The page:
Variations for Key lime pie
By Catalogs Editorial Staff
The variations for Key lime pie can make this dessert your own specialtyKey lime pie. Just the sound of it makes the mouth water!
This dessert is an American original, consisting of the juice from Key lime, egg yolks and sweetened condensed milk, placed in a crust. The Conch (the name for Bahamian immigrants in Florida and residents of Key West) recipe uses egg white to create a meringue topping. There are, of course, many variations for a key lime pie.
This morsel got its name from the Key limes indigenous to the Florida Keys. They are aromatic and tart. The limes you see in most grocery stores are Persian, which are less acerbic and less pungent than the Key lime.
This dessert came about in the 1850s as a result of a lack of milk in the Keys. Cows were not plentiful in that area.When sweetened condensed milk was invented, the residents of the Keys figured, rightfully, they could use this instead of milk in their cooking. The result was a world-favor dessert.
They combined the sweetened condensed milk with limes and fashioned a pie, featuring a pastry crust, which gradually morphed into a graham cracker crust.
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For a variation of this pie, try the Pina Colada version. You will need a crust, which is created from 8 ounces of graham crumbs, 2 Tbsp. of honey; 3 Tbsp. of melted butter and 1/4th cup of brown sugar.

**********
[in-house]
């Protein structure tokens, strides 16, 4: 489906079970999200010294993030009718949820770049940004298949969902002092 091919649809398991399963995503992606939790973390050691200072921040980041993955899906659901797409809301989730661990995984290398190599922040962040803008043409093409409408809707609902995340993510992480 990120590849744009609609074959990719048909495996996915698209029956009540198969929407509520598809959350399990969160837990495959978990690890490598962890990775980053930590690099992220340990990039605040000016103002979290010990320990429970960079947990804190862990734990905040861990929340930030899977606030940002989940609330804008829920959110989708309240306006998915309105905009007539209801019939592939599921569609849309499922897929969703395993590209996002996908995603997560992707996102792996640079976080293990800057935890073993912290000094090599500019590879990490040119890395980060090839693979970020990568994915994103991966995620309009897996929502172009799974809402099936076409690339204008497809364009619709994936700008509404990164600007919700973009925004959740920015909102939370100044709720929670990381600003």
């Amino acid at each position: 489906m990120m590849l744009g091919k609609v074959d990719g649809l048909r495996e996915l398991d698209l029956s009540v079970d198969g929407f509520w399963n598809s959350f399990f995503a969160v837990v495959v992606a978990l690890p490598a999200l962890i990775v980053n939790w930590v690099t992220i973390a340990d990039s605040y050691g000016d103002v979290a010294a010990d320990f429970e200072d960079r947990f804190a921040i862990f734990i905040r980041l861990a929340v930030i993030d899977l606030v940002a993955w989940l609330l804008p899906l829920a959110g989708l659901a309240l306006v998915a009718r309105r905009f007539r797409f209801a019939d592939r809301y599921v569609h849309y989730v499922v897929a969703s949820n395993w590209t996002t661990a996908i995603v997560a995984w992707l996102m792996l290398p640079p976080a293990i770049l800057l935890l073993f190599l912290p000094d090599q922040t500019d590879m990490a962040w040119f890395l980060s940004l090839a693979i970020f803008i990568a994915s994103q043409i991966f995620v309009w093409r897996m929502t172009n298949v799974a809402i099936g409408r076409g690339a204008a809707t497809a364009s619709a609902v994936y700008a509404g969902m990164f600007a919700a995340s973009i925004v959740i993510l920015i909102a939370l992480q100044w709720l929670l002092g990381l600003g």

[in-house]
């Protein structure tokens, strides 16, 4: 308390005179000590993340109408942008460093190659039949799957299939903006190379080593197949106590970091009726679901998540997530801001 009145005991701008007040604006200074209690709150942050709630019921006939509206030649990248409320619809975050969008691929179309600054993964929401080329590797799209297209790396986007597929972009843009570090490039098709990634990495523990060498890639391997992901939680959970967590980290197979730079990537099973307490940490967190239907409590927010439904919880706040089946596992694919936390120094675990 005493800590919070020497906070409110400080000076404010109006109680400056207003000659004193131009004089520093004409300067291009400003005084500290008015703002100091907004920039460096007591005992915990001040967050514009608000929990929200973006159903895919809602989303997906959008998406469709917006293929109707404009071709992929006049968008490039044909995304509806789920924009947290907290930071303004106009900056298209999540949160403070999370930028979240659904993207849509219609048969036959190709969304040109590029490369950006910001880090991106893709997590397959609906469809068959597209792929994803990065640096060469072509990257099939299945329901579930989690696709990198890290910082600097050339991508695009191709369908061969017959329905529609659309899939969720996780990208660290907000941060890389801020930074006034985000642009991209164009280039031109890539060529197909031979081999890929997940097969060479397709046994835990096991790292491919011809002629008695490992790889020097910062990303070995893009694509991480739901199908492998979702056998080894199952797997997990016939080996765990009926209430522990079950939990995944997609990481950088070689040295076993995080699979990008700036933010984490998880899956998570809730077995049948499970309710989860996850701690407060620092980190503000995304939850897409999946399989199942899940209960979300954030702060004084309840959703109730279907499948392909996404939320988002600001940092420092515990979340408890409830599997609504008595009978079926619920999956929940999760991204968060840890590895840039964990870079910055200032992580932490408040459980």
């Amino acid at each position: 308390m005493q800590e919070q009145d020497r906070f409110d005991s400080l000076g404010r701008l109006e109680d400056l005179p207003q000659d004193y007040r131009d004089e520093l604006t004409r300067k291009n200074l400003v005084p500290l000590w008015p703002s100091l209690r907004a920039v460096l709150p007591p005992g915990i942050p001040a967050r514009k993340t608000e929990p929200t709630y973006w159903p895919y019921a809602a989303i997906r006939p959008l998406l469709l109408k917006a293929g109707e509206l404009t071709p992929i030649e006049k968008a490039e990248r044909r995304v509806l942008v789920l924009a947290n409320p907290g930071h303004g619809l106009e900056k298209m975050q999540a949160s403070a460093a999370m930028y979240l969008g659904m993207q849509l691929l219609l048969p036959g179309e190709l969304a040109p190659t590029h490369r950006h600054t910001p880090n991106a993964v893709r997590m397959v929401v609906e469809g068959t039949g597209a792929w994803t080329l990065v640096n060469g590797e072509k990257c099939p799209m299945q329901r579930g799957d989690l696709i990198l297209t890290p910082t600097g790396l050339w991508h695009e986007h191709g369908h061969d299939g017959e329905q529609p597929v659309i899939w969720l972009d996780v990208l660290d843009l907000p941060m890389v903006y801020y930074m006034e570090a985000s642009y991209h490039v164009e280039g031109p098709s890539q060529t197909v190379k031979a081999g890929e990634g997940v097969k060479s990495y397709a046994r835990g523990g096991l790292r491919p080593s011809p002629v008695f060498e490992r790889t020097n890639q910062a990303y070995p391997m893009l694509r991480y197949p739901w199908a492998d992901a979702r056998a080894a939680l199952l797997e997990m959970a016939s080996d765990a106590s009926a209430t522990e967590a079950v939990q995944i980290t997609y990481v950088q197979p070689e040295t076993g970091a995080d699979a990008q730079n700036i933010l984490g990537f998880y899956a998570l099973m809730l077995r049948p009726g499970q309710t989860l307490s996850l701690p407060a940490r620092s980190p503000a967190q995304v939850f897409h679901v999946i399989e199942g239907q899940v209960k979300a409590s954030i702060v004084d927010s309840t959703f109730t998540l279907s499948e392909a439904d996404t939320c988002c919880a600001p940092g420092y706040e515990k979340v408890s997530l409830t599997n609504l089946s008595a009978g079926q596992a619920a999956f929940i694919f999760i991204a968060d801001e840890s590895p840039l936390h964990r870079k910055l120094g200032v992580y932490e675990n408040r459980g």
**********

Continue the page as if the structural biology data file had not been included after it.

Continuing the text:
Creating the crust:
- Combine the graham crumbs, honey,butter and brown sugar in a bowl. Be care not to over-mix. If you do the crust will turn tough.
- Spread the mixture evenly on the bottom and up the side of a 9-inch un-greased pie tin or glass dish. Bake for 8 to 10 minutes. Remove the crust from the oven and place it on a cooling rack, allowing it to rest.
- Combine cold whipping cream, vanilla and confectioners’ sugar, whipping by hand or a stand mix. Whip until it peaks.
- Put the diced pineapple, shredded coconut, 4 oz. of the whipped cream mixture and the sweetened condensed milk in a 6-quart mixing bowl and whisk. (The remaining whipped cream mixture should be placed in the refrigerator so it stays stiff.)
- Add the lime juice but do not add it all at once. Add it in intervals. The juice prompts the cream to thicken.
- Again, do not over-mix because this breaks down the mixture and it will become runny. The mixture must be dense.
- When the crust is cool, spoon the filling into the center of the crust, spreading evenly. Put the filled crust into the refrigerator for two hours. It takes this much time for it to totally set up.
- Fast forward two hours: Grab a pastry bag and fill it half way with the whipped cream you have retrieved from the refrigerator. Squeeze splotches of the cream around the edge.
- Sprinkle coconut chips on top of the whipped cream boundary.
- Voila. You are finished! Time to enjoy!
If you prefer sticking with the “Heirloom Key Lime Pie Recipe” from the Key West Cook Book circa 1949, here it is:
- Combine 1 1/4th cup of graham cracker crumbs in a bowl with 6 Tbsp. of unsalted, melted, cooled butter, and 1/3 cup of sifted confectioners’ sugar. Press this mixture into a pie plate. This creates the crust.
- Bake the crust for 10 minutes, until lightly browned, in a 350 degree oven. Let the crust cool.
- Beat 4 egg yolks until they turn light in color.
- Add one 14-ounce can of sweetened milk, stirring it into the egg yolk mix. Add 1/4th cup lime juice, 1/2 teaspoon cream of tartar and an additional 1/4 cup lime juice.
- Spoon the mixture into the shell and bake for 10-15 minutes in a 325 degree oven until it sets. Freeze for a minimum of three hours.
- Beat 4 egg white with 1/4th cup sugar until it becomes stiff. Spread this over the top of the pie.
- Bake in 450 degree oven until the meringue (the egg white and sugar combination) is golden.
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